Throughout history, what has been called the “triangular trade” referred to trade that was carried on by colonial powers, such as France or England, and which involved the search for slaves by boat. To bring them to gardens in Africa. The American continent, and then specifically to transport raw materials such as tobacco, cotton, cocoa, or coffee to Europe.
A cloth merchant who lived in the 18th century in what was then called the Southern Netherlands and what is now Belgium, made his fortune in the triangular trade by selling, among other things, slaves and weapons, which he made upon his departure from Ostend. was carried in ships. ,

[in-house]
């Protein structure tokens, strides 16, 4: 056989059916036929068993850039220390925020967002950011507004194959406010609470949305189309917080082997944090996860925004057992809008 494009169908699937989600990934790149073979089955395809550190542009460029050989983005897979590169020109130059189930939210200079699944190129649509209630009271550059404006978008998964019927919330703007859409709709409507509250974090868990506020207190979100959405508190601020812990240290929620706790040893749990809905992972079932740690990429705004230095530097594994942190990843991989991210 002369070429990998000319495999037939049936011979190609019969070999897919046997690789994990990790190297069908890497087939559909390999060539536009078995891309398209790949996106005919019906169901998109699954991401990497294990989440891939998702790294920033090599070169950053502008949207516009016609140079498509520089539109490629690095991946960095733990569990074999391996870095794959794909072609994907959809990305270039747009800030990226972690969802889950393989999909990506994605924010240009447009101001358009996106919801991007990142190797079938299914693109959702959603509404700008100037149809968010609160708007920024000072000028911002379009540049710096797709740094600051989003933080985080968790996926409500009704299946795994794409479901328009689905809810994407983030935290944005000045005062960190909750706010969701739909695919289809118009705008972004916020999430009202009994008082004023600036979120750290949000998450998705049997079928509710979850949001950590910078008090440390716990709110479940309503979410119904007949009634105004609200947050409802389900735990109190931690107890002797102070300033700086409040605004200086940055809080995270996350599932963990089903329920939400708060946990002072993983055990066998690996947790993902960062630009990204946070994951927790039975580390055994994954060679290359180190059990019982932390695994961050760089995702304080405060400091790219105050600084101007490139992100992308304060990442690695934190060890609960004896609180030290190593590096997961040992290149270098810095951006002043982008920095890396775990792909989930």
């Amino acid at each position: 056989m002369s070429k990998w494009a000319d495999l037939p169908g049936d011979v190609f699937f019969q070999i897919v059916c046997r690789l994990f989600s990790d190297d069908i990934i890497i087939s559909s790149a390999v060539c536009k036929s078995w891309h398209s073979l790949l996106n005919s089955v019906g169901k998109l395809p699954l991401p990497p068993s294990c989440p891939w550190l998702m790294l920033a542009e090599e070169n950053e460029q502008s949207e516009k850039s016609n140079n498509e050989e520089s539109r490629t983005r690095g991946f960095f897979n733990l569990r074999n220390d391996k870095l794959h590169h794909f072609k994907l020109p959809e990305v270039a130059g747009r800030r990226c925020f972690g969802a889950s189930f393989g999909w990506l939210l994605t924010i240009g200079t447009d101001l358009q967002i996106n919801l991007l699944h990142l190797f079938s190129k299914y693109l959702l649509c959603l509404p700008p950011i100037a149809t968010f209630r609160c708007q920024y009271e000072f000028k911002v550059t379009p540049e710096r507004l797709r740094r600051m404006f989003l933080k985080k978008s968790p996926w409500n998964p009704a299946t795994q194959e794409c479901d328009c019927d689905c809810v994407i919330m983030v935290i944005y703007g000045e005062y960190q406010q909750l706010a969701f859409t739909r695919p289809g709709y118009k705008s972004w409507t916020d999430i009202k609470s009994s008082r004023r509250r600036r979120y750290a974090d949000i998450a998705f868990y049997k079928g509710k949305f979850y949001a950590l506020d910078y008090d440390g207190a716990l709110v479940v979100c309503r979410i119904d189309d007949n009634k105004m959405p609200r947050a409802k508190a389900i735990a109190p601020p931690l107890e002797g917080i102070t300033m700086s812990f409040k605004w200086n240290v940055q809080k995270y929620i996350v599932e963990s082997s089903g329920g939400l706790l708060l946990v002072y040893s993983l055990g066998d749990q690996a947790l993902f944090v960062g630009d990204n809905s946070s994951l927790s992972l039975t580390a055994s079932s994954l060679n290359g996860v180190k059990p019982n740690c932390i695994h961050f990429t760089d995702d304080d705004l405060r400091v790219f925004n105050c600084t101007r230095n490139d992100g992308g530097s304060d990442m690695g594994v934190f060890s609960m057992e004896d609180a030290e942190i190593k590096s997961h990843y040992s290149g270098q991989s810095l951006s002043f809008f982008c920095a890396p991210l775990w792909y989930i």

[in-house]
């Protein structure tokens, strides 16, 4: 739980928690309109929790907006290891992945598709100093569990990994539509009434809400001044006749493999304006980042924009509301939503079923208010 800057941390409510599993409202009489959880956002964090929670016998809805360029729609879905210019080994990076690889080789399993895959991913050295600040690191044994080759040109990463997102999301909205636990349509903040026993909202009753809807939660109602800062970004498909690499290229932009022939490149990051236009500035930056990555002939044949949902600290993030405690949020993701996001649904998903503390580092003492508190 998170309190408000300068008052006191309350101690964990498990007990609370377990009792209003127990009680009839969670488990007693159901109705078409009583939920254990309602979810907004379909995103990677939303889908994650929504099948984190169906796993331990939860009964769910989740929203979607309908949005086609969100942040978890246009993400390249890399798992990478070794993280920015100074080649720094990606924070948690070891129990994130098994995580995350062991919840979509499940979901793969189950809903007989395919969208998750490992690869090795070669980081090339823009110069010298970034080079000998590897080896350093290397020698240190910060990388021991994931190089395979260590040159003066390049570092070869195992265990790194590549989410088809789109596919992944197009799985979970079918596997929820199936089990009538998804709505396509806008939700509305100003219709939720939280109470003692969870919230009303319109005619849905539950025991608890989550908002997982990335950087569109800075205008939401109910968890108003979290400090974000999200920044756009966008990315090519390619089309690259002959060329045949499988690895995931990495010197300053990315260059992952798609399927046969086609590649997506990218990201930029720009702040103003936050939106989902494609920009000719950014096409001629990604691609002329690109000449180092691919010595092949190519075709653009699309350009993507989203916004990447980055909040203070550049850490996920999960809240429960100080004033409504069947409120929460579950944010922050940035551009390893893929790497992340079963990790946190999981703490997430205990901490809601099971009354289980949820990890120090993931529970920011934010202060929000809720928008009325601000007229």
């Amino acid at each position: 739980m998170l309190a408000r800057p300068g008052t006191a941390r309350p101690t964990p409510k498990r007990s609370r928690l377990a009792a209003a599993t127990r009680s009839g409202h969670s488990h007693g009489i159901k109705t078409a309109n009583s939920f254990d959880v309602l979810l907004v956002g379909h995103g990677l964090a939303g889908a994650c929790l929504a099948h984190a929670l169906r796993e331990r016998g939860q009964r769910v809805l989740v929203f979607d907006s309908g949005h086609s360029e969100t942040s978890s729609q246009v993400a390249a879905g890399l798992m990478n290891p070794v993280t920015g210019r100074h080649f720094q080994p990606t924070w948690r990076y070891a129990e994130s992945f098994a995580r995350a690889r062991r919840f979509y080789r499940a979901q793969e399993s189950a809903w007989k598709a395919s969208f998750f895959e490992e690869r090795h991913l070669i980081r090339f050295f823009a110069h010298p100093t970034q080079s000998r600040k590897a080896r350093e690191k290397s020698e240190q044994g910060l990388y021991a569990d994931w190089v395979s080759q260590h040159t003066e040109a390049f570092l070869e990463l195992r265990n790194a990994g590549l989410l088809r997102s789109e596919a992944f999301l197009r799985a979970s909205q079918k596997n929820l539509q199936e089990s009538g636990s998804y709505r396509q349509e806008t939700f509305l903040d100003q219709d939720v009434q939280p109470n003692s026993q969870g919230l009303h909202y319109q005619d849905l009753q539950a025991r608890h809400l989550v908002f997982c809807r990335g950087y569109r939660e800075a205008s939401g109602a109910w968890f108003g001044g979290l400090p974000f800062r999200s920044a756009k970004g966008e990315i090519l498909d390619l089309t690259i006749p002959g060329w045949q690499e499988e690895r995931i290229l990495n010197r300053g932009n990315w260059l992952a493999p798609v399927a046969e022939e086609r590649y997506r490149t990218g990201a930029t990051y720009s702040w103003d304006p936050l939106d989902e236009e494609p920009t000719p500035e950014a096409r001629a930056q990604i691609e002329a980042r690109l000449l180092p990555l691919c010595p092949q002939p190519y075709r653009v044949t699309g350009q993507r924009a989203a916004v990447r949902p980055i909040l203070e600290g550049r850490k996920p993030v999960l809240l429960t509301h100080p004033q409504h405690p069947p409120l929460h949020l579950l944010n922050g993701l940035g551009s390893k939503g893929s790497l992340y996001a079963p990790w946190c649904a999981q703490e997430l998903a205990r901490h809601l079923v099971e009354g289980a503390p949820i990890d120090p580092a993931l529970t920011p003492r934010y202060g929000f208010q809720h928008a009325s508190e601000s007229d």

This Belgian was called Friedrich Romberg (or.) Frederick Romberg). He was born in Germany in 1729 and settled in Brussels from 1755. At first he worked in the clothing trade, but then he developed his business by land transport, then in the sea and opened branches in Bruges, Leuven, Ostend and Ghent. His business prospered to such an extent that he had a textile factory (cotton spinning, weaving and printing), banking and marine insurance. In 1782, he had 153 ships., In 1784, he was officially authorized to trade the slaves and received the title of Baron.
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